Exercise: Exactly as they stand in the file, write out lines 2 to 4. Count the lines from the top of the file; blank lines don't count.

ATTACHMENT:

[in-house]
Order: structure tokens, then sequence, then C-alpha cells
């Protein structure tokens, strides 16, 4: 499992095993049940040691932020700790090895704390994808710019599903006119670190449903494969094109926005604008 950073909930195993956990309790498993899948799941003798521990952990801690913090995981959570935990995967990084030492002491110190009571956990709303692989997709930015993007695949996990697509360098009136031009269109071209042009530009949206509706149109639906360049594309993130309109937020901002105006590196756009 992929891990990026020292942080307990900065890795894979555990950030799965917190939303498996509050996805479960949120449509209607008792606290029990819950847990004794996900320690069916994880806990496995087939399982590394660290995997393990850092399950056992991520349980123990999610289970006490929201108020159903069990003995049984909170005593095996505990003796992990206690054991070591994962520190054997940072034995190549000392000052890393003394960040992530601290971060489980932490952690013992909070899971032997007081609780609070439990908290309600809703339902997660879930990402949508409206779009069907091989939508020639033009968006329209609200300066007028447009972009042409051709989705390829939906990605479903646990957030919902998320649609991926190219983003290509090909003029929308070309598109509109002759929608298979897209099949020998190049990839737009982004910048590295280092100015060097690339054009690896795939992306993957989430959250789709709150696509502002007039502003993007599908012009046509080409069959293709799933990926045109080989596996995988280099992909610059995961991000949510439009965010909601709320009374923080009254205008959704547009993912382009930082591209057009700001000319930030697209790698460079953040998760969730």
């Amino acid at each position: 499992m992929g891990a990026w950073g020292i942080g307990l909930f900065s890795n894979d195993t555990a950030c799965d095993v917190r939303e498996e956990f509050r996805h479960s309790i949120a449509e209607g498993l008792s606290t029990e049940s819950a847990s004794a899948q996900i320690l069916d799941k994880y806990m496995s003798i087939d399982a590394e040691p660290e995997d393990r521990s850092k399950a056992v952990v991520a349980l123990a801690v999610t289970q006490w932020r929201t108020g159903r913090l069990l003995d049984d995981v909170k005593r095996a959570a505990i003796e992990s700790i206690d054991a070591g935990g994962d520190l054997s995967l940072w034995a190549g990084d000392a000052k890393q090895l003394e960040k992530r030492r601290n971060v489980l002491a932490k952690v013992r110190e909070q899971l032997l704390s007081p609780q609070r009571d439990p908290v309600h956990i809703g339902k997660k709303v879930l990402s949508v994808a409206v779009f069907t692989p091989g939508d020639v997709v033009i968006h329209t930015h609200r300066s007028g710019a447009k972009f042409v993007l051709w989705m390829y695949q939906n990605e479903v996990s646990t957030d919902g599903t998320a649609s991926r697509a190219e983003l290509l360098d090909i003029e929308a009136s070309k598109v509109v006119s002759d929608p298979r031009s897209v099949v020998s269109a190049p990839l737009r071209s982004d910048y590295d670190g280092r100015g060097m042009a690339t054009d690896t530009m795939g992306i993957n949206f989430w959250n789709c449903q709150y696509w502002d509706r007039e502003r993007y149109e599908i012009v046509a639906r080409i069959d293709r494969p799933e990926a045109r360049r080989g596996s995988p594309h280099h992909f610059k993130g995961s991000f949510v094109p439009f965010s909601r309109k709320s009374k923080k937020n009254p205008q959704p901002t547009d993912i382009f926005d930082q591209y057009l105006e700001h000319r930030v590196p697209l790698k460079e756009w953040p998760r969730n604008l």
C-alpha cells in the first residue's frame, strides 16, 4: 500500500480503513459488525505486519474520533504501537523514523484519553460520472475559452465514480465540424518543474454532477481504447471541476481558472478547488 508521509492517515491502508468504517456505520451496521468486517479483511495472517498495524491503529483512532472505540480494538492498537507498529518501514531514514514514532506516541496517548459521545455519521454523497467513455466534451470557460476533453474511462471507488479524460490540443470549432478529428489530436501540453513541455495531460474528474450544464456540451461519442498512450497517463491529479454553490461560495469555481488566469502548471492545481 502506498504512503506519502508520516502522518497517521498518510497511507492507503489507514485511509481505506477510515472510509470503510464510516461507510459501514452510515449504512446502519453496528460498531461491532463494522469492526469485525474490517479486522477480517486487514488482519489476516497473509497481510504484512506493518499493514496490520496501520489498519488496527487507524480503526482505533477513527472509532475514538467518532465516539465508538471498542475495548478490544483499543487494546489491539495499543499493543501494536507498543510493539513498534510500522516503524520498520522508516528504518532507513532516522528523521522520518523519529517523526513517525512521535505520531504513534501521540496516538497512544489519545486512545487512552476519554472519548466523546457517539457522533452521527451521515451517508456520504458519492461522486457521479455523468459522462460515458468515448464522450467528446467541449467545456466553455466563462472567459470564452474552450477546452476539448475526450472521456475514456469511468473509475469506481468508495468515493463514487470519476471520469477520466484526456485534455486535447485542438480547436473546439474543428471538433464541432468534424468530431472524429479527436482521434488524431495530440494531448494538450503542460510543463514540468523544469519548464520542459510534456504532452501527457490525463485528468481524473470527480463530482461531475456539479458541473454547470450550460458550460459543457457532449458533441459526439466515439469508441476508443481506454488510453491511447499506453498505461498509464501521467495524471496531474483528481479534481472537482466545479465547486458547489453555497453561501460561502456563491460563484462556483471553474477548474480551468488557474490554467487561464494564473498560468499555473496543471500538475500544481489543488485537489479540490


Order: structure tokens, then sequence, then C-alpha cells
């Protein structure tokens, strides 16, 4: 499992095993049940040691932020700790090895704390994808710019599903006119670190449903494969094109926005604008 950073909930195993956990309790498993899948799941003798521990952990801690913090995981959570935990995967990084030492002491110190009571956990709303692989997709930015993007695949996990697509360098009136031009269109071209042009530009949206509706149109639906360049594309993130309109937020901002105006590196756009 992929891990990026020292942080307990900065890795894979555990950030799965917190939303498996509050996805479960949120449509209607008792606290029990819950847990004794996900320690069916994880806990496995087939399982590394660290995997393990850092399950056992991520349980123990999610289970006490929201108020159903069990003995049984909170005593095996505990003796992990206690054991070591994962520190054997940072034995190549000392000052890393003394960040992530601290971060489980932490952690013992909070899971032997007081609780609070439990908290309600809703339902997660879930990402949508409206779009069907091989939508020639033009968006329209609200300066007028447009972009042409051709989705390829939906990605479903646990957030919902998320649609991926190219983003290509090909003029929308070309598109509109002759929608298979897209099949020998190049990839737009982004910048590295280092100015060097690339054009690896795939992306993957989430959250789709709150696509502002007039502003993007599908012009046509080409069959293709799933990926045109080989596996995988280099992909610059995961991000949510439009965010909601709320009374923080009254205008959704547009993912382009930082591209057009700001000319930030697209790698460079953040998760969730």
């Amino acid at each position: 499992m992929g891990a990026w950073g020292i942080g307990l909930f900065s890795n894979d195993t555990a950030c799965d095993v917190r939303e498996e956990f509050r996805h479960s309790i949120a449509e209607g498993l008792s606290t029990e049940s819950a847990s004794a899948q996900i320690l069916d799941k994880y806990m496995s003798i087939d399982a590394e040691p660290e995997d393990r521990s850092k399950a056992v952990v991520a349980l123990a801690v999610t289970q006490w932020r929201t108020g159903r913090l069990l003995d049984d995981v909170k005593r095996a959570a505990i003796e992990s700790i206690d054991a070591g935990g994962d520190l054997s995967l940072w034995a190549g990084d000392a000052k890393q090895l003394e960040k992530r030492r601290n971060v489980l002491a932490k952690v013992r110190e909070q899971l032997l704390s007081p609780q609070r009571d439990p908290v309600h956990i809703g339902k997660k709303v879930l990402s949508v994808a409206v779009f069907t692989p091989g939508d020639v997709v033009i968006h329209t930015h609200r300066s007028g710019a447009k972009f042409v993007l051709w989705m390829y695949q939906n990605e479903v996990s646990t957030d919902g599903t998320a649609s991926r697509a190219e983003l290509l360098d090909i003029e929308a009136s070309k598109v509109v006119s002759d929608p298979r031009s897209v099949v020998s269109a190049p990839l737009r071209s982004d910048y590295d670190g280092r100015g060097m042009a690339t054009d690896t530009m795939g992306i993957n949206f989430w959250n789709c449903q709150y696509w502002d509706r007039e502003r993007y149109e599908i012009v046509a639906r080409i069959d293709r494969p799933e990926a045109r360049r080989g596996s995988p594309h280099h992909f610059k993130g995961s991000f949510v094109p439009f965010s909601r309109k709320s009374k923080k937020n009254p205008q959704p901002t547009d993912i382009f926005d930082q591209y057009l105006e700001h000319r930030v590196p697209l790698k460079e756009w953040p998760r969730n604008l």